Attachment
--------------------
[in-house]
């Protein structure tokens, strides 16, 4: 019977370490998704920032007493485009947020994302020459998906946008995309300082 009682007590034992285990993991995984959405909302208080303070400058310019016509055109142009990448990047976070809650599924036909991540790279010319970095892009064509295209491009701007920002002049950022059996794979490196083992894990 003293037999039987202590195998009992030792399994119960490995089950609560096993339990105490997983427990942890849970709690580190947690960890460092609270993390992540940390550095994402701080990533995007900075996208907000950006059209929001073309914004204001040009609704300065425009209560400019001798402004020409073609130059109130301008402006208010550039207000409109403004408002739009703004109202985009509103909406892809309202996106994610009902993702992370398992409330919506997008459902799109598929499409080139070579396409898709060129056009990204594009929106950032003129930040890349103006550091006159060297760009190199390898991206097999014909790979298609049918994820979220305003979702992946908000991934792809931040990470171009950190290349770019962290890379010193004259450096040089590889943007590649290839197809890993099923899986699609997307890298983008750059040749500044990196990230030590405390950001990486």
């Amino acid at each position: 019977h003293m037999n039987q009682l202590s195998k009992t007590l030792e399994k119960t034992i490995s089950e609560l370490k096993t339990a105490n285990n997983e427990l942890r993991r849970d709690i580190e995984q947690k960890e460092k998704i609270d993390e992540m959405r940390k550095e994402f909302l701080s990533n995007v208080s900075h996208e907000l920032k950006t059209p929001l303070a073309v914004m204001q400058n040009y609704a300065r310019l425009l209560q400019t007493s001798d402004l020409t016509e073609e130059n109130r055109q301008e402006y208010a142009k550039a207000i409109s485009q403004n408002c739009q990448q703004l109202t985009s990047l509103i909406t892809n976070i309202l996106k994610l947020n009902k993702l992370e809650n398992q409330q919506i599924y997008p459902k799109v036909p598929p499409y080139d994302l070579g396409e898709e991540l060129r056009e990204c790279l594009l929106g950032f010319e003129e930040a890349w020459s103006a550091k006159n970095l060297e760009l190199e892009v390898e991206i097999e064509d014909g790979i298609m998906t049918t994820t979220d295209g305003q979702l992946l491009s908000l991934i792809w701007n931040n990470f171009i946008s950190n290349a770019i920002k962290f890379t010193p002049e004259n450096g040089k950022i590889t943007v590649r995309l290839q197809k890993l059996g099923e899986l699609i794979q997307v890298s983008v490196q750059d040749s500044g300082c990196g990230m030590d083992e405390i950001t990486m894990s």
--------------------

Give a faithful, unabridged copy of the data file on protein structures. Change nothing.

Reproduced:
[in-house]
């Protein structure tokens, strides 16, 4: 019977370490998704920032007493485009947020994302020459998906946008995309300082 009682007590034992285990993991995984959405909302208080303070400058310019016509055109142009990448990047976070809650599924036909991540790279010319970095892009064509295209491009701007920002002049950022059996794979490196083992894990 003293037999039987202590195998009992030792399994119960490995089950609560096993339990105490997983427990942890849970709690580190947690960890460092609270993390992540940390550095994402701080990533995007900075996208907000950006059209929001073309914004204001040009609704300065425009209560400019001798402004020409073609130059109130301008402006208010550039207000409109403004408002739009703004109202985009509103909406892809309202996106994610009902993702992370398992409330919506997008459902799109598929499409080139070579396409898709060129056009990204594009929106950032003129930040890349103006550091006159060297760009190199390898991206097999014909790979298609049918994820979220305003979702992946908000991934792809931040990470171009950190290349770019962290890379010193004259450096040089590889943007590649290839197809890993099923899986699609997307890298983008750059040749500044990196990230030590405390950001990486």
């Amino acid at each position: 019977h003293m037999n039987q009682l202590s195998k009992t007590l030792e399994k119960t034992i490995s089950e609560l370490k096993t339990a105490n285990n997983e427990l942890r993991r849970d709690i580190e995984q947690k960890e460092k998704i609270d993390e992540m959405r940390k550095e994402f909302l701080s990533n995007v208080s900075h996208e907000l920032k950006t059209p929001l303070a073309v914004m204001q400058n040009y609704a300065r310019l425009l209560q400019t007493s001798d402004l020409t016509e073609e130059n109130r055109q301008e402006y208010a142009k550039a207000i409109s485009q403004n408002c739009q990448q703004l109202t985009s990047l509103i909406t892809n976070i309202l996106k994610l947020n009902k993702l992370e809650n398992q409330q919506i599924y997008p459902k799109v036909p598929p499409y080139d994302l070579g396409e898709e991540l060129r056009e990204c790279l594009l929106g950032f010319e003129e930040a890349w020459s103006a550091k006159n970095l060297e760009l190199e892009v390898e991206i097999e064509d014909g790979i298609m998906t049918t994820t979220d295209g305003q979702l992946l491009s908000l991934i792809w701007n931040n990470f171009i946008s950190n290349a770019i920002k962290f890379t010193p002049e004259n450096g040089k950022i590889t943007v590649r995309l290839q197809k890993l059996g099923e899986l699609i794979q997307v890298s983008v490196q750059d040749s500044g300082c990196g990230m030590d083992e405390i950001t990486m894990s």